Locke study guide

Locke study guide - Locke study guide

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Locke study guide http://www.sparknotes.com/philosophy/locke/section3.rhtml Freedom against tyranny (pp 5-18, 91-107) 1. What is “conquest” and when is it legitimate? a. When taking over another state, country, province, etc. 2. Rights by Natural Law a. Punish those who do bad to you b. Equality in civil law c. Seek reparation d. Own property life liberty e. Slavery – submission w/out consent f. War – enmity and hatred and destruction 3. What is the difference between conquest and usurpation? a. Usurpation is never right, can lead to tyranny, and change only of people not forms or rules of govt. 4. What is "tyranny?" a. Exercise of power beyond right 5. What forms of government are subject to becoming tyrannical? a. Monarchies become tyrannical when kings leave to rule w/ own laws 6. What are the dangers of resistance to tyranny? a. King will not like it 7. What is the relationship of power and right? a. Power does not give right to take one’s life or property 8. What are the deficiencies of divine right claims? a. Adam’s limited domain b. Heir’s limited domain c. Inclusive patrimony 9. How is political power different from other forms of power a. Policial power is the right to make laws for public good b. Master-servant – production of material wealth c. Husband wife – protect wife/have children d. Lord-slave – slaves are inferior, cant care for themselves or know what is right/wrong, absolute ctrl, maintenances of order 10. How do we create legitimate political power? 11. What are the rights that we have by nature? a. rights: These are rights that are supposedly universal in scope and binding on human behavior, much like the physical laws of nature. One of the most famous expositions of this belief came from the 17th century philosopher John Locke. According to Locke, natural rights were those rights enjoyed by prehistoric humans in their original "state of nature," before humans began forming complex societies. This was an idyllic world of freedom, equality and consideration of other people's rights. He wrote that the "state of nature" is governed by a "law of nature," which humans can discover through reason. Through his own reasoning, Locke concluded that humans were "by nature free, equal and independent."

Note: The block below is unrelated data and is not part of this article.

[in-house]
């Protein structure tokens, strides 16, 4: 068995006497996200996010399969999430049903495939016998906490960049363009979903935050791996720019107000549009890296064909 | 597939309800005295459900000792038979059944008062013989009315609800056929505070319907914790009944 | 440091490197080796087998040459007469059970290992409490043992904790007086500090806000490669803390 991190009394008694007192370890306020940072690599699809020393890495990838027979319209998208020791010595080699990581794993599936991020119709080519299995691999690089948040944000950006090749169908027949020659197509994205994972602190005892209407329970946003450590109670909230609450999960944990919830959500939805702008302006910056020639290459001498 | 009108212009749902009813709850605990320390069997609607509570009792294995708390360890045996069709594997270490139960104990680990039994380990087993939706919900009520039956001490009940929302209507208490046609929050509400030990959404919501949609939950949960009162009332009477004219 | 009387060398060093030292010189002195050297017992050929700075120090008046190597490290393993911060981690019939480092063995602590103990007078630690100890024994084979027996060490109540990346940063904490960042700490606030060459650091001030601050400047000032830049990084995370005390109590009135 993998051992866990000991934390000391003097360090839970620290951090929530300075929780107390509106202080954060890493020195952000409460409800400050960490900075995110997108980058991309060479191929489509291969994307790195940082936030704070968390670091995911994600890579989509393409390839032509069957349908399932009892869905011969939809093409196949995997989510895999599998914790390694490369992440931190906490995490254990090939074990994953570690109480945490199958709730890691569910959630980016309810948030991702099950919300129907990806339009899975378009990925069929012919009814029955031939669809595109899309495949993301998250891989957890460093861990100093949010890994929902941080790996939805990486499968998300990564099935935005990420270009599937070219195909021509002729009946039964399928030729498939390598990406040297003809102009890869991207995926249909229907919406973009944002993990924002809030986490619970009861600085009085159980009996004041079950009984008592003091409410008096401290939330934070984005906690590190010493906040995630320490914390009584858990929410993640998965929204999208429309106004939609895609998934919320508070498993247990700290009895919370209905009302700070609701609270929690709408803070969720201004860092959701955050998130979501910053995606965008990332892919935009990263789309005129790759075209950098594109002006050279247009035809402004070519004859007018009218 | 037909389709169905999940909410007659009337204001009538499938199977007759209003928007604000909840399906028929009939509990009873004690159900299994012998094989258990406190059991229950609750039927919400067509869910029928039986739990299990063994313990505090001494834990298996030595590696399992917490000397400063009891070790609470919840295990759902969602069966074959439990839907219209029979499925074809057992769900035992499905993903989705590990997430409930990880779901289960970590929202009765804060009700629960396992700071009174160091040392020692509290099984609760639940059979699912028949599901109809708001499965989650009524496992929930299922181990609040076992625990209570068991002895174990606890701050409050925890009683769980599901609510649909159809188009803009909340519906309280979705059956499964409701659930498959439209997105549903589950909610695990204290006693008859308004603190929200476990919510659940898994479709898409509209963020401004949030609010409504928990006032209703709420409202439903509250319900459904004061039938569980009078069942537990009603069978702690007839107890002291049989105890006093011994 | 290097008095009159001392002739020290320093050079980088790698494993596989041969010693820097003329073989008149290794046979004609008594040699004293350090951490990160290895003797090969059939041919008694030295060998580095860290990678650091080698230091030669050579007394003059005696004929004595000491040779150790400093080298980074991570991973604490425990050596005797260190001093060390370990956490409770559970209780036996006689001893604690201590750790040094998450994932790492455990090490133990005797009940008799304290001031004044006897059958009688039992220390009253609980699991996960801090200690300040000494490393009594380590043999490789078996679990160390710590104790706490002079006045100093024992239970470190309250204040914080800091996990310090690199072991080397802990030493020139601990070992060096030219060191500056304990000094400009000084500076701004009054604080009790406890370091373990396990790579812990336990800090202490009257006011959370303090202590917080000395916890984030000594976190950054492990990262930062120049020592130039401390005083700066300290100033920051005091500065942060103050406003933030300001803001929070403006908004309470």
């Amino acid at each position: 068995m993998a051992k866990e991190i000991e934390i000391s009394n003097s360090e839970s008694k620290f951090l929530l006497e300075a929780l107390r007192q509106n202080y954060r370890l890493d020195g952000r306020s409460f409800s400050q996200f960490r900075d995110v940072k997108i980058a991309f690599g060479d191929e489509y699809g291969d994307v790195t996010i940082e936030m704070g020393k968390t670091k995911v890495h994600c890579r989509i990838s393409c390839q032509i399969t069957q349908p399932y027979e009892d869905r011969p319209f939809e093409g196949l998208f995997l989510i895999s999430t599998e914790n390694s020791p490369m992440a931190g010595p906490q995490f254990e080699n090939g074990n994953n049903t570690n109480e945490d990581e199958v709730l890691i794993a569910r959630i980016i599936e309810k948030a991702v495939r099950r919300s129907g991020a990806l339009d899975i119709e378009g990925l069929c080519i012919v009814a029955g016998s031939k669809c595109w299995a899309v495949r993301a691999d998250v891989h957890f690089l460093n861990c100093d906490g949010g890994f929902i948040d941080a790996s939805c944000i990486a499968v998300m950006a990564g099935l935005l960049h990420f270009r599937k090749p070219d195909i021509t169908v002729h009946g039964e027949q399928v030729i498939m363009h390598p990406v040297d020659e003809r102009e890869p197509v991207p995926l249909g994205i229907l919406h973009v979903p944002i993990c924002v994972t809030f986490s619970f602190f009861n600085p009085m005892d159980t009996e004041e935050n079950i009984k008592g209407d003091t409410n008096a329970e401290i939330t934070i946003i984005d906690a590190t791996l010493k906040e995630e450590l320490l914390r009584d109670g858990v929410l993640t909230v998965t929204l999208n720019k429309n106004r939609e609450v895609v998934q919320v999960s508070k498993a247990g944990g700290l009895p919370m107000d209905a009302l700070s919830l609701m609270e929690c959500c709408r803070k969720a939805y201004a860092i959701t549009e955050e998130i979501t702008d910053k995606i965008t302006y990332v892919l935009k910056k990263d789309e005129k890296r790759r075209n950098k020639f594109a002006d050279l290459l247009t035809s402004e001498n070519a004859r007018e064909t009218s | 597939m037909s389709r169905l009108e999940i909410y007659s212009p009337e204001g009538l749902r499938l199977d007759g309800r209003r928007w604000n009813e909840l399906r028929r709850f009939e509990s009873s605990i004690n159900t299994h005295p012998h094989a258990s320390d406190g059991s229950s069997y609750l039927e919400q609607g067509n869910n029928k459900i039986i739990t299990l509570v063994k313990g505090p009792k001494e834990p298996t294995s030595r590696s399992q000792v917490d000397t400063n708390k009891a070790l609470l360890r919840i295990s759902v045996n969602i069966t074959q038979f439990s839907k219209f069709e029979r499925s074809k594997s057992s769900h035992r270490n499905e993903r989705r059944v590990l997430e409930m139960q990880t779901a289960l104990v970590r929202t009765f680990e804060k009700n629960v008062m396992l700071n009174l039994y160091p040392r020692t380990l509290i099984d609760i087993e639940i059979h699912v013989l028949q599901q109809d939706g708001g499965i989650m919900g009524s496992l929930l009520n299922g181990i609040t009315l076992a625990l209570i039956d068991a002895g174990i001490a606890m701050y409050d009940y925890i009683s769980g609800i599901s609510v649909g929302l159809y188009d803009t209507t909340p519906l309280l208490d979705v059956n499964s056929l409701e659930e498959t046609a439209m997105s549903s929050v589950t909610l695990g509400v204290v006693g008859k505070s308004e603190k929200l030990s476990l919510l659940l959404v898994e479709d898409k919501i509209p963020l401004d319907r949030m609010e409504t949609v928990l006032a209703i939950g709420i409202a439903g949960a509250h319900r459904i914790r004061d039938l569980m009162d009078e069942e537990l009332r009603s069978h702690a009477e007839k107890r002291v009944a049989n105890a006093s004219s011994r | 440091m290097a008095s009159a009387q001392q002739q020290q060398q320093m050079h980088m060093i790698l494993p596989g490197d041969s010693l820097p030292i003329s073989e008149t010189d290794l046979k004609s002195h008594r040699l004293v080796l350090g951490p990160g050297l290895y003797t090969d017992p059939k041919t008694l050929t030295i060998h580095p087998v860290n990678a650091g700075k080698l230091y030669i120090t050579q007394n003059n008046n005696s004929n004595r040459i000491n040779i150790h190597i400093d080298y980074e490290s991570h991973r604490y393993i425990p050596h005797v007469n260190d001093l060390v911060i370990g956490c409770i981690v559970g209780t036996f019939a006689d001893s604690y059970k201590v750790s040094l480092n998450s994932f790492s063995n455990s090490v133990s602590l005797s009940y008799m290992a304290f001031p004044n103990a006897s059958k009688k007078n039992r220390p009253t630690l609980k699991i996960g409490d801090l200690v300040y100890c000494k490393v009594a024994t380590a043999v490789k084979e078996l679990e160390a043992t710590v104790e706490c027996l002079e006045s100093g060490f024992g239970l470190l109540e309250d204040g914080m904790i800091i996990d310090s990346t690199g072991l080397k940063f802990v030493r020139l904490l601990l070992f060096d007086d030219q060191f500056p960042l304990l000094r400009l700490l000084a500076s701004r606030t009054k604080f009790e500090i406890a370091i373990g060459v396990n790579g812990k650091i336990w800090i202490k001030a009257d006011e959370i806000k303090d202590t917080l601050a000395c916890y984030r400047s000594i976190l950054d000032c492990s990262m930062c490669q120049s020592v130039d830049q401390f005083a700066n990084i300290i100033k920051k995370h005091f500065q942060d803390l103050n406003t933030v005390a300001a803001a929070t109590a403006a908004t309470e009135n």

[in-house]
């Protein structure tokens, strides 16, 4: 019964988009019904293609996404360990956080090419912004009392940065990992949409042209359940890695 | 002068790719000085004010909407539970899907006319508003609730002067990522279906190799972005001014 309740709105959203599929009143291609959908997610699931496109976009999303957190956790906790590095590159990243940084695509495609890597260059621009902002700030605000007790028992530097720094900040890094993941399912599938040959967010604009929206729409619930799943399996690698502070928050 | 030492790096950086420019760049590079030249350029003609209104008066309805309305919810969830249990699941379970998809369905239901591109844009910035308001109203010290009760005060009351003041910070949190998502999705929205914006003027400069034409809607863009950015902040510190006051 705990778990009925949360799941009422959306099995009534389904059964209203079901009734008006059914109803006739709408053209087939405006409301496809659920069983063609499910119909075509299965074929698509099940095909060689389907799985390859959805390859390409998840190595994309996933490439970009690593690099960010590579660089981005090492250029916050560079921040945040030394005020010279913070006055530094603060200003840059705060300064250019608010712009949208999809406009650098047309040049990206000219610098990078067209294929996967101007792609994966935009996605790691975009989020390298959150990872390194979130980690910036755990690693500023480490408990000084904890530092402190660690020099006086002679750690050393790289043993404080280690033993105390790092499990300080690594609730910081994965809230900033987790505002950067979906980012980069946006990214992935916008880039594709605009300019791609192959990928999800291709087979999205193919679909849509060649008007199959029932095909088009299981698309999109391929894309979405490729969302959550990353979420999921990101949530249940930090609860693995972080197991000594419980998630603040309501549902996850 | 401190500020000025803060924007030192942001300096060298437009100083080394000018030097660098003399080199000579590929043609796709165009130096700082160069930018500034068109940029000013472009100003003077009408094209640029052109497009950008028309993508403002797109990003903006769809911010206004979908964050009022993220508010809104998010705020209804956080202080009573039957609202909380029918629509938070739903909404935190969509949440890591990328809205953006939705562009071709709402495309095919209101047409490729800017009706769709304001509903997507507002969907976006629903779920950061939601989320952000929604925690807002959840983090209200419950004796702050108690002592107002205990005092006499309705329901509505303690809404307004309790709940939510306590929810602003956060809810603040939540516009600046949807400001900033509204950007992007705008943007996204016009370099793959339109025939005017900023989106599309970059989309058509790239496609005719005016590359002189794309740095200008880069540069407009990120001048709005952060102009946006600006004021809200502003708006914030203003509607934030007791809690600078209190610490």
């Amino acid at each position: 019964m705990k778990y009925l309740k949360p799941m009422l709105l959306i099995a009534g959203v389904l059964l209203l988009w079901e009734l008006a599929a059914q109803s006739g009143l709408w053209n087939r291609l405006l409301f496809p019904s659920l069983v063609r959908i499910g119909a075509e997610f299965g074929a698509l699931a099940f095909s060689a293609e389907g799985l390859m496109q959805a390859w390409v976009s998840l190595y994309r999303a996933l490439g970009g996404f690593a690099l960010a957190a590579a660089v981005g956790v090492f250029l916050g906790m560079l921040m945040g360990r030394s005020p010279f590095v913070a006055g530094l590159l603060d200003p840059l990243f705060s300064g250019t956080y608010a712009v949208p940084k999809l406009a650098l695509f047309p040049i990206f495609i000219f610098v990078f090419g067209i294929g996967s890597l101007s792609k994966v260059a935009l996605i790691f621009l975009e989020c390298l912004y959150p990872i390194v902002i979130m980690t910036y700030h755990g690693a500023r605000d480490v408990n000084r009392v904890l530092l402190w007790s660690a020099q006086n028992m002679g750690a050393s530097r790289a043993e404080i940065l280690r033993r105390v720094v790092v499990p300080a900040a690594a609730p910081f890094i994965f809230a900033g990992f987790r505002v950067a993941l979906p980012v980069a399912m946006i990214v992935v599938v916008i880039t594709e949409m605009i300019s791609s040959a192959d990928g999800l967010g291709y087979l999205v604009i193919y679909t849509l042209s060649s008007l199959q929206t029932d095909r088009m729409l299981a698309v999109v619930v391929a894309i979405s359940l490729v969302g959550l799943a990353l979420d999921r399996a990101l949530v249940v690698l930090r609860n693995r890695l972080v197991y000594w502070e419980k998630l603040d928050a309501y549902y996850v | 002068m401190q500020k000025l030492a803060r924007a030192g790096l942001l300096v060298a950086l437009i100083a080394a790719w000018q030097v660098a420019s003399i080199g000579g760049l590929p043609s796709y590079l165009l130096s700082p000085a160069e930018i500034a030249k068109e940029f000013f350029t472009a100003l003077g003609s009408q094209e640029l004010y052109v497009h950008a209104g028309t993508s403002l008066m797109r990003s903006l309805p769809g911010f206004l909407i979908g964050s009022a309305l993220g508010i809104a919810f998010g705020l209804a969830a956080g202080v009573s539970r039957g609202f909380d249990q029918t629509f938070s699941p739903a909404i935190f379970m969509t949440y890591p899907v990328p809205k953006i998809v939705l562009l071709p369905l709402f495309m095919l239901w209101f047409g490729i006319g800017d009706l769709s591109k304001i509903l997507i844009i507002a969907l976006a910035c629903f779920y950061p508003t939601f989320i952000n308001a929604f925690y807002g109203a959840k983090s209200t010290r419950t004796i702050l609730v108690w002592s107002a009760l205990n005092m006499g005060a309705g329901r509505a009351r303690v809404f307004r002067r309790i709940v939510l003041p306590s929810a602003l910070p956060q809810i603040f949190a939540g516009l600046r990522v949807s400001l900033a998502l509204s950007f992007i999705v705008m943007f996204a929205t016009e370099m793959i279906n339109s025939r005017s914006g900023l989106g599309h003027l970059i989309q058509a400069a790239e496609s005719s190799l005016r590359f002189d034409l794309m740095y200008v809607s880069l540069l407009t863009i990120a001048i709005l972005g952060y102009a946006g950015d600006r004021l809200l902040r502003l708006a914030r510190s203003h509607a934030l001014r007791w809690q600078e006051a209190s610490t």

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Furthermore, natural law obligated that "no one ought to harm another in his life, health, liberty or possessions." b. Property, life, liberty 12. Why can’t we just do without government? a. Provide structure and stability and authority 13. How are the state of nature, the state of war, and slavery different? a.
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Locke study guide - Locke study guide

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